This needs to be brief as it’s 2am in France on Thursday morning, (1 am at home) and we have just got to the hotel and showered etc!
You may get the gist from that sentence, that today didn’t quite go to plan.
Well, the expected 85 miles in say 6 or 7 hours turned into 100 miles in 13 hours (total).
Here are the highlights of Wednesday 18 June.
Wake up call at 5am after a poor nights sleep.
An average cold breakfast to be then told that we are not leaving until 7am when the other three arrive. Great! We hung around for 3/4 hour – this could have been more sleep!
The others arrive at 7am. Two of them have road bikes which clearly would be ok, but the lady, let’s call her R as I didn’t get her name in full (never was good with names!) turned up on an old hybrid bike that had seen much better days.
We started off in the gloom and drizzle of Blackheath which wasn’t too bad, and made our way through 10+ miles of London rush hour traffic.
It was immediately apparent that R would struggle and was left ebbing most of the time. So we stop to let her catch up and ride slower. Some of us rode at her very slowly 8mph rather than our normal 15 mph, as we felt a bit bad leaving her straggling on her own.
Soon we were very behind schedule and wondering what would transpire.
At least the rain improved a bit!
It was frustratingly slow as we were now in less busy roads and would normally get a good pace on.
We have two people from the tour company. One who drives the support van ( which had no provisions to start with, not even water!) and the guide rider, Stephen, who is in charge – or meant to be . He didn’t take control at all and just lead the group and waited for R to catch up at intervals.
By 12 noon we had done 40 miles and really needed food.
Oh yes, they got us lost (or off route as they like to say) a fair bit, just to add to the excitement!
Eventually we found a pub and stopped for re-fuelling.
Now, I take my energy levels very seriously and plan my energy bars, gels, drinks beforehand and all that sadly went out the window as we were riding in such a stop start, slow way. So all my careful planning went down the drain.
I am not sure if this is truly capturing the whole ridiculous experience as it is now 2.15am and I am in great need some sleep, but I hope you get the general idea
So here are some headlines.
We got more frustrated as the day went on and I called the travel company twice to tell them the group with R in would not be practical as we can’t ride like that.
R discovered she had gears and was shown how to use them!!! (yes, seriously) and she did speed up a bit.
By 5pm we had been going 10 hours, ridden 75miles and still had miles to go.
This would be oure longest day riding ever!
We didn’t have time to stop for more food as we were so behind. There are only so many energy bars and gels one can take! We were all flagging but carried on.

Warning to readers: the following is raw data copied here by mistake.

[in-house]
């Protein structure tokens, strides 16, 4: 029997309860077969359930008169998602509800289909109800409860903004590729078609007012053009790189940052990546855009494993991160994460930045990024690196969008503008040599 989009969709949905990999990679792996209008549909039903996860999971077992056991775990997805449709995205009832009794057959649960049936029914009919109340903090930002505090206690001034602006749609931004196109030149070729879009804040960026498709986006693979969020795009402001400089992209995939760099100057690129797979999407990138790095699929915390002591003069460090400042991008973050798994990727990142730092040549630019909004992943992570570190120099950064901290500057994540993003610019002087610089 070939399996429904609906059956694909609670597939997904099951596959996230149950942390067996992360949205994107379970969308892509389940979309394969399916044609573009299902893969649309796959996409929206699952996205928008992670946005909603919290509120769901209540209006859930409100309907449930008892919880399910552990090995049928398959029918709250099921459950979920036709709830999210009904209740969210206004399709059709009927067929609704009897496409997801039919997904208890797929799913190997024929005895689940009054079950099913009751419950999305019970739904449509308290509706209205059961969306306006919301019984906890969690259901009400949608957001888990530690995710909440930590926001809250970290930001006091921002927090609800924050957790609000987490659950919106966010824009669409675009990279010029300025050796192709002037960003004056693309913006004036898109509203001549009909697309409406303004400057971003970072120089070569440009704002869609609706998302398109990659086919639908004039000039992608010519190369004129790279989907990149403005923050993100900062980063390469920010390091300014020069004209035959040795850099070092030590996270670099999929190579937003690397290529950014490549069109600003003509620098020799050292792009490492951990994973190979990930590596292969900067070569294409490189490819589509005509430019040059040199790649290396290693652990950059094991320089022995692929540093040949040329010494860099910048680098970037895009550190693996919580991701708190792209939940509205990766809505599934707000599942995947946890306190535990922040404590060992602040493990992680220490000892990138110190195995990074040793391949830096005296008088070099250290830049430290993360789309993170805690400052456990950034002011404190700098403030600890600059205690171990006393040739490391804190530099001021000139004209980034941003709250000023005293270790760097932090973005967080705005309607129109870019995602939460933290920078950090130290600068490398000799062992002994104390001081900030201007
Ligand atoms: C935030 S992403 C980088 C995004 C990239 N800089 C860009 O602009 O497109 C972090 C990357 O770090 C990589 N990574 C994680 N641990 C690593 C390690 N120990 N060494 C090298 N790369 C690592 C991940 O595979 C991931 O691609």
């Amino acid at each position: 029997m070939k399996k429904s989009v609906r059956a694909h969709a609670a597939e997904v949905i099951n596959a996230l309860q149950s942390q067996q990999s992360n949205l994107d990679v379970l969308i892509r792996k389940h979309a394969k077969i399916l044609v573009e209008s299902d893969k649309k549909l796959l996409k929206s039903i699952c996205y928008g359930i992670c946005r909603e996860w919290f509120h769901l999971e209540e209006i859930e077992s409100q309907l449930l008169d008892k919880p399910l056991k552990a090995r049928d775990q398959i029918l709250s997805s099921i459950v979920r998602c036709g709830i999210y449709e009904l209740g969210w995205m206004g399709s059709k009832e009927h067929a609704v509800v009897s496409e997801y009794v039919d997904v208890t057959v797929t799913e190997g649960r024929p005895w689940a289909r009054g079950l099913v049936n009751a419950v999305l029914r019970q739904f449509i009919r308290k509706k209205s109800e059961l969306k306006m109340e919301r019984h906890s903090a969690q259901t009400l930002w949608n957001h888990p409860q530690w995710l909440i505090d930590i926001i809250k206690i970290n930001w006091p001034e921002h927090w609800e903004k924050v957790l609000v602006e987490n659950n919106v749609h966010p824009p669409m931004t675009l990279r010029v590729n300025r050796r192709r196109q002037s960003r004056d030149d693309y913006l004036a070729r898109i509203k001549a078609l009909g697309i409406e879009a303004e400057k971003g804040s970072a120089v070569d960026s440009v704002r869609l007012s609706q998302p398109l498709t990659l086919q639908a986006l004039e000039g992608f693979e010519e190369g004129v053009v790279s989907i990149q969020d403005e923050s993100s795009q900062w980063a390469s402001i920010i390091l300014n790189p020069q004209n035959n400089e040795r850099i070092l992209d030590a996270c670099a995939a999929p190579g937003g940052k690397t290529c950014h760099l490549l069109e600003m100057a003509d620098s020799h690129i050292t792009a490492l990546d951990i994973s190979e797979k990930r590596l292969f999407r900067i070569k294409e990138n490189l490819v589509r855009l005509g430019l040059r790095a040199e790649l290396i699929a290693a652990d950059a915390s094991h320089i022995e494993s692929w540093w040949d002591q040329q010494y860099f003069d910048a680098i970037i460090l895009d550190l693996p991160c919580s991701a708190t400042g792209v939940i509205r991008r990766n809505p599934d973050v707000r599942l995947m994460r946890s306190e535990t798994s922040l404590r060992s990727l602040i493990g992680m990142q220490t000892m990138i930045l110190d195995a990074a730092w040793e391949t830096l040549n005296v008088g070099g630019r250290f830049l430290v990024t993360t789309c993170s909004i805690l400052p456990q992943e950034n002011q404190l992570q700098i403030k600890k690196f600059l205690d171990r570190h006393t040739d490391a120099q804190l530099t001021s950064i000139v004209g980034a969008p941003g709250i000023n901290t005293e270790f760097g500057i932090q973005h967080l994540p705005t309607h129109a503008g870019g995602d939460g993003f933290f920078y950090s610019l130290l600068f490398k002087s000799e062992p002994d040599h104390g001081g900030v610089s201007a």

The scenery was very nice by the way and the roads not too hilly.
We kept getting lost having no idea where we were, eventually working out where to go.
Pathetic really. The guides sat nav was rubbish and there was no backup plan.
The guy in the van lost his mobile so there was no communication between him and Stephen the guide – what a joke!
R got the gist she was causing problems and was determined to stay for the challenge having taken time off work etc.
There were now some nasty hills!
We decided that if R stayed we would probably go on the route ourselves tomorrow and leave the guide with R at the back.
Cutting to the end as I really do need to sleep…..
We got to Dover at about 8pm (after starting our ride about 7am or near enough) with no food stops since midday. I don’t do that when I’m not cycling all day!! We were all shattered but were so glad to see the port.
Oh yes, on the last leg to Dover, the guide took us to the A20, for us to be greeted with a no cycling sign!
There were 2 very nasty long climbs at about 80 miles.
R was sent home. She wasn’t best pleased, putting it mildly.
I’m sorry for her because she did really well cycling 85 miles( the original distance) before getting in the van – but also relieved.
Missed the 8.39pm ferry by a few mins.
They didn’t know where the hotel was in Calais. So at about 1am we are cycling round the town looking for the Ibis. I found it but our Ibis was miles away. Thankfully my phone sat nav found it and I guided us in.
We ate on the boat as everywhere would be shut in France by the time we arrived. Not great food but some refuelling.
More tomorrow, assuming I can walk!!!
Thanks Richard P for inspiration for the title on this post!
The best part of the day by far was finding out my Daughter Stephanie attained a First in her Law degree at Nottingham University. Bursting with pride and admiration doesn’t even get close. For most of the afternoon I was shaking my head in disbelief. It was wonderful and really spurred me on.
Speedo stats for the day.
108 miles 12.2mph average 8 hrs 50 mins cycling!